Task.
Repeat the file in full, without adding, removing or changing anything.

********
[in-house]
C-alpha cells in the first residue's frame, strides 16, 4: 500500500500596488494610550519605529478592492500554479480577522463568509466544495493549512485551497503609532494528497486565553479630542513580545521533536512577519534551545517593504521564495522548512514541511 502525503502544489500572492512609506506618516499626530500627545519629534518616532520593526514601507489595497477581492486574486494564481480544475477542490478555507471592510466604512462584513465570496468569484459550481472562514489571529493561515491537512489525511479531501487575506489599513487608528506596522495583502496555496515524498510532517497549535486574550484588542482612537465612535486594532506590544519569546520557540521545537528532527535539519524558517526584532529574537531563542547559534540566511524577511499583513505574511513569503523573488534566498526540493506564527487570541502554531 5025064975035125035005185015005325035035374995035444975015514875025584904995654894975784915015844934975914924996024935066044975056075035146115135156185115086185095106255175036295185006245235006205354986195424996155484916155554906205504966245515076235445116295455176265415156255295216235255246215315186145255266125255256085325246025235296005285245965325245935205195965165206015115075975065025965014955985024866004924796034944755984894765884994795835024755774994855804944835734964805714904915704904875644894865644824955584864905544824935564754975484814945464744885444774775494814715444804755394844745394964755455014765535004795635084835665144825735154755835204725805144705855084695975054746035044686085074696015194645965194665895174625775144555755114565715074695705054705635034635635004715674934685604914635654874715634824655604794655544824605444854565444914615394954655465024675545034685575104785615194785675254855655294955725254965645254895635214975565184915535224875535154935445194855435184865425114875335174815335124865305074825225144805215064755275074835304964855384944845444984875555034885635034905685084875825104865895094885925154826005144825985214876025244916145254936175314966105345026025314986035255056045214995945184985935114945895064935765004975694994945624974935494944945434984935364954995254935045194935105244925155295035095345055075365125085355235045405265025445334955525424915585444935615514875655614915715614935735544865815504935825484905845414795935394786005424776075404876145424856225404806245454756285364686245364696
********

[in-house]
C-alpha cells in the first residue's frame, strides 16, 4: 500500500500596488494610550519605529478592492500554479480577522463568509466544495493549512485551497503609532494528497486565553479630542513580545521533536512577519534551545517593504521564495522548512514541511 502525503502544489500572492512609506506618516499626530500627545519629534518616532520593526514601507489595497477581492486574486494564481480544475477542490478555507471592510466604512462584513465570496468569484459550481472562514489571529493561515491537512489525511479531501487575506489599513487608528506596522495583502496555496515524498510532517497549535486574550484588542482612537465612535486594532506590544519569546520557540521545537528532527535539519524558517526584532529574537531563542547559534540566511524577511499583513505574511513569503523573488534566498526540493506564527487570541502554531 5025064975035125035005185015005325035035374995035444975015514875025584904995654894975784915015844934975914924996024935066044975056075035146115135156185115086185095106255175036295185006245235006205354986195424996155484916155554906205504966245515076235445116295455176265415156255295216235255246215315186145255266125255256085325246025235296005285245965325245935205195965165206015115075975065025965014955985024866004924796034944755984894765884994795835024755774994855804944835734964805714904915704904875644894865644824955584864905544824935564754975484814945464744885444774775494814715444804755394844745394964755455014765535004795635084835665144825735154755835204725805144705855084695975054746035044686085074696015194645965194665895174625775144555755114565715074695705054705635034635635004715674934685604914635654874715634824655604794655544824605444854565444914615394954655465024675545034685575104785615194785675254855655294955725254965645254895635214975565184915535224875535154935445194855435184865425114875335174815335124865305074825225144805215064755275074835304964855384944845444984875555034885635034905685084875825104865895094885925154826005144825985214876025244916145254936175314966105345026025314986035255056045214995945184985935114945895064935765004975694994945624974935494944945434984935364954995254935045194935105244925155295035095345055075365125085355235045405265025445334955525424915585444935615514875655614915715614935735544865815504935825484905845414795935394786005424776075404876145424856225404806245454756285364686245364696